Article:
We're all well-aware of the risks of drink-driving at Christmas, but drink-drive casualties actually peak in the summer. When enjoying a leisurely lunchtime or evening barbeque with friends and family, the measures are likely to be larger and the drinks stronger than those served in a pub, and it's easy to get carried away.
Beware the quick drink after work. One pint with your colleagues in the sun might seem harmless but it can quickly turn into two, then three. Get a taxi, train or walk – it'll cost much less than a drink-drive charge or accident. And ignore peer pressure. Your companions might think it's a good idea for you to drive them home, but if you've been drinking just say no. It's your licence at stake.
Driving with good intentions to a party, to a pub or to a restaurant and then just having a drink or two, puts more pressure on you to risk driving home, even if you're not sure whether you are below the limit. You are likely to be breathalysed if you are involved in a collision, even if it is not your fault. Whether or not you think you're fit to drive, don't take the chance or somebody else's mistake might become your problem.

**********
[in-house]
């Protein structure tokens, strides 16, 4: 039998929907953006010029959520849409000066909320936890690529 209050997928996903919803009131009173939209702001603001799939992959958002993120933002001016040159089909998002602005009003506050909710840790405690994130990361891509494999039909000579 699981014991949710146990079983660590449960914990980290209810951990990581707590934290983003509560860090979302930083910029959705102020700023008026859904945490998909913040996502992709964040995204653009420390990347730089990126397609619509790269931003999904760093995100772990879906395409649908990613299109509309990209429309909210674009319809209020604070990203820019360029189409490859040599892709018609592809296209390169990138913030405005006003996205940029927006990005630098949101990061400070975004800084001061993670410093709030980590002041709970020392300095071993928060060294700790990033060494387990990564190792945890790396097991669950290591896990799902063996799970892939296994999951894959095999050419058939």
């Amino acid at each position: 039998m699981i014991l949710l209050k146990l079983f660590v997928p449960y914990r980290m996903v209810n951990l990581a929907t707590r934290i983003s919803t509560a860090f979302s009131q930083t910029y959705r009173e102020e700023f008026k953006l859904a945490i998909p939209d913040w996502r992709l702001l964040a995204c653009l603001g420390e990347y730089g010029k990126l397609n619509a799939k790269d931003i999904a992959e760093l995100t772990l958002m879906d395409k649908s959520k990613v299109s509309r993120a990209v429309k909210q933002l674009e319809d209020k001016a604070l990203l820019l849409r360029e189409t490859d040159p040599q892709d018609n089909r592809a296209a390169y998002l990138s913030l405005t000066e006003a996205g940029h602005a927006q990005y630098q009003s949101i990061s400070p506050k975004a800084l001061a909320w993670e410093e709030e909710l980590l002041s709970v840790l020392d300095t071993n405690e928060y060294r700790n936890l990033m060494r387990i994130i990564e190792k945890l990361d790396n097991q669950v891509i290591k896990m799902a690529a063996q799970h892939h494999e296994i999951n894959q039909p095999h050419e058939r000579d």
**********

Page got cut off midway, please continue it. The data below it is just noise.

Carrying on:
How much did you drink last night? A drinking session the night before could put you over the legal limit the next day.
Figures from the Department for Transport indicate that while the overall number of accidents involving drink driving has fallen over the past 20 years, the proportion of morning-after accidents has risen from 7 per cent in 1990 to 18 per cent in 2010. Bear this in mind and make alternative transport plans for the next day – don't just risk it.
Many accidents also involve drunk pedestrians. Watch out for them when you're driving.
Summer or winter, if you drink, don't drive and if you drive, don't drink. And always refuse a lift from someone you know has been drinking.